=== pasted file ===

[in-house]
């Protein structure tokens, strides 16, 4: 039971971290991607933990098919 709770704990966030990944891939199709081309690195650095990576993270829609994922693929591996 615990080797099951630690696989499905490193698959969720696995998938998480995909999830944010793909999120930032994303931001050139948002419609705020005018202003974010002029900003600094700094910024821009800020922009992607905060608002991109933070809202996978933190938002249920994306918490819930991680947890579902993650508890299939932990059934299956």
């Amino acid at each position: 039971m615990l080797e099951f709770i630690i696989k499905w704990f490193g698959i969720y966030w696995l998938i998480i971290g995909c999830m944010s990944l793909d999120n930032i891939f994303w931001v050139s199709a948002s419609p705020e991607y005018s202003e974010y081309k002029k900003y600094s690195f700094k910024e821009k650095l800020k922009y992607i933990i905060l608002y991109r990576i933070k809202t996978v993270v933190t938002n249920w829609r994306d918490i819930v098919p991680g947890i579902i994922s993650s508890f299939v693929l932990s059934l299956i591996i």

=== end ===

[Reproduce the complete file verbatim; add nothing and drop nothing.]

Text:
[in-house]
């Protein structure tokens, strides 16, 4: 039971971290991607933990098919 709770704990966030990944891939199709081309690195650095990576993270829609994922693929591996 615990080797099951630690696989499905490193698959969720696995998938998480995909999830944010793909999120930032994303931001050139948002419609705020005018202003974010002029900003600094700094910024821009800020922009992607905060608002991109933070809202996978933190938002249920994306918490819930991680947890579902993650508890299939932990059934299956």
């Amino acid at each position: 039971m615990l080797e099951f709770i630690i696989k499905w704990f490193g698959i969720y966030w696995l998938i998480i971290g995909c999830m944010s990944l793909d999120n930032i891939f994303w931001v050139s199709a948002s419609p705020e991607y005018s202003e974010y081309k002029k900003y600094s690195f700094k910024e821009k650095l800020k922009y992607i933990i905060l608002y991109r990576i933070k809202t996978v993270v933190t938002n249920w829609r994306d918490i819930v098919p991680g947890i579902i994922s993650s508890f299939v693929l932990s059934l299956i591996i």